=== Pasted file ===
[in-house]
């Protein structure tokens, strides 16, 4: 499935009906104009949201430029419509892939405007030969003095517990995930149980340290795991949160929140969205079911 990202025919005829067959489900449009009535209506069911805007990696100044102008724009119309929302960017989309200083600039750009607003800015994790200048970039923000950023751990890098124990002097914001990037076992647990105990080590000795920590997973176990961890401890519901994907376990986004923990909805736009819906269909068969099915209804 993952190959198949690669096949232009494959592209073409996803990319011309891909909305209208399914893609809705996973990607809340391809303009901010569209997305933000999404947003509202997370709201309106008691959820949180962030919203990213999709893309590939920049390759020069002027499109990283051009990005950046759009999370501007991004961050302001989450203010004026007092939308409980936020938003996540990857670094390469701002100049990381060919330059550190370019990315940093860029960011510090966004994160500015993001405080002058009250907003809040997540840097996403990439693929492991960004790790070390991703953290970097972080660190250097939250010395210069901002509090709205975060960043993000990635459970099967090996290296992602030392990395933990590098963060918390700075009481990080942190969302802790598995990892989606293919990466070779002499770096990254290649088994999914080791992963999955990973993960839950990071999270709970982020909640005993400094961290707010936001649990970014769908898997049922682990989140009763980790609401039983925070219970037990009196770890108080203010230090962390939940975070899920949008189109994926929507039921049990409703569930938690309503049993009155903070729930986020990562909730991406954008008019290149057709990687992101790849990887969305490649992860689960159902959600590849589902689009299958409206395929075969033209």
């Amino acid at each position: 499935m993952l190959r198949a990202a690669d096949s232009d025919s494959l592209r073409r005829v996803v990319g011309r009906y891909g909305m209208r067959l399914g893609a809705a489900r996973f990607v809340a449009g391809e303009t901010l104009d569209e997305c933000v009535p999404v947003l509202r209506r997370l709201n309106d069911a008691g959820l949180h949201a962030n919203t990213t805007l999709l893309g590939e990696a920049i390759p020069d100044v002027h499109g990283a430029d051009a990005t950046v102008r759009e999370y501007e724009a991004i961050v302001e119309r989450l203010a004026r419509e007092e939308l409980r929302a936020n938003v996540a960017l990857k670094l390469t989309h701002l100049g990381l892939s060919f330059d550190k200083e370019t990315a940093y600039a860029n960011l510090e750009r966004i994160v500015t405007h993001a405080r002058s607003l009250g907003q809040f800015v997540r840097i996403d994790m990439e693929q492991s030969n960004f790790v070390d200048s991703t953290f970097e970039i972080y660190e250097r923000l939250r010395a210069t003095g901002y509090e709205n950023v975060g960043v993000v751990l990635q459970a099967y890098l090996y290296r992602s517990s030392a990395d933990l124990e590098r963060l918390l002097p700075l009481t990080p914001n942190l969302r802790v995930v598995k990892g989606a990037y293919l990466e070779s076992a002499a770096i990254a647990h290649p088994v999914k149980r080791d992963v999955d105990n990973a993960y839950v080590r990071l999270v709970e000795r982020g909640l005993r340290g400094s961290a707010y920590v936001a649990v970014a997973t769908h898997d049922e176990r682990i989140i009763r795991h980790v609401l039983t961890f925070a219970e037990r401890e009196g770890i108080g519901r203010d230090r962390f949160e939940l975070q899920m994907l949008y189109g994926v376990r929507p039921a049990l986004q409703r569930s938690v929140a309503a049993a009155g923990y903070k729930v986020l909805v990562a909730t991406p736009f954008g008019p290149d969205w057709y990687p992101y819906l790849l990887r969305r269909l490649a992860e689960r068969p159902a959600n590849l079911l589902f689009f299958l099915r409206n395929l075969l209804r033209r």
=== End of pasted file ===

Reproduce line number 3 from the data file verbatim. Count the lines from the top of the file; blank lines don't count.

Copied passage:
């Amino acid at each position: 499935m993952l190959r198949a990202a690669d096949s232009d025919s494959l592209r073409r005829v996803v990319g011309r009906y891909g909305m209208r067959l399914g893609a809705a489900r996973f990607v809340a449009g391809e303009t901010l104009d569209e997305c933000v009535p999404v947003l509202r209506r997370l709201n309106d069911a008691g959820l949180h949201a962030n919203t990213t805007l999709l893309g590939e990696a920049i390759p020069d100044v002027h499109g990283a430029d051009a990005t950046v102008r759009e999370y501007e724009a991004i961050v302001e119309r989450l203010a004026r419509e007092e939308l409980r929302a936020n938003v996540a960017l990857k670094l390469t989309h701002l100049g990381l892939s060919f330059d550190k200083e370019t990315a940093y600039a860029n960011l510090e750009r966004i994160v500015t405007h993001a405080r002058s607003l009250g907003q809040f800015v997540r840097i996403d994790m990439e693929q492991s030969n960004f790790v070390d200048s991703t953290f970097e970039i972080y660190e250097r923000l939250r010395a210069t003095g901002y509090e709205n950023v975060g960043v993000v751990l990635q459970a099967y890098l090996y290296r992602s517990s030392a990395d933990l124990e590098r963060l918390l002097p700075l009481t990080p914001n942190l969302r802790v995930v598995k990892g989606a990037y293919l990466e070779s076992a002499a770096i990254a647990h290649p088994v999914k149980r080791d992963v999955d105990n990973a993960y839950v080590r990071l999270v709970e000795r982020g909640l005993r340290g400094s961290a707010y920590v936001a649990v970014a997973t769908h898997d049922e176990r682990i989140i009763r795991h980790v609401l039983t961890f925070a219970e037990r401890e009196g770890i108080g519901r203010d230090r962390f949160e939940l975070q899920m994907l949008y189109g994926v376990r929507p039921a049990l986004q409703r569930s938690v929140a309503a049993a009155g923990y903070k729930v986020l909805v990562a909730t991406p736009f954008g008019p290149d969205w057709y990687p992101y819906l790849l990887r969305r269909l490649a992860e689960r068969p159902a959600n590849l079911l589902f689009f299958l099915r409206n395929l075969l209804r033209r």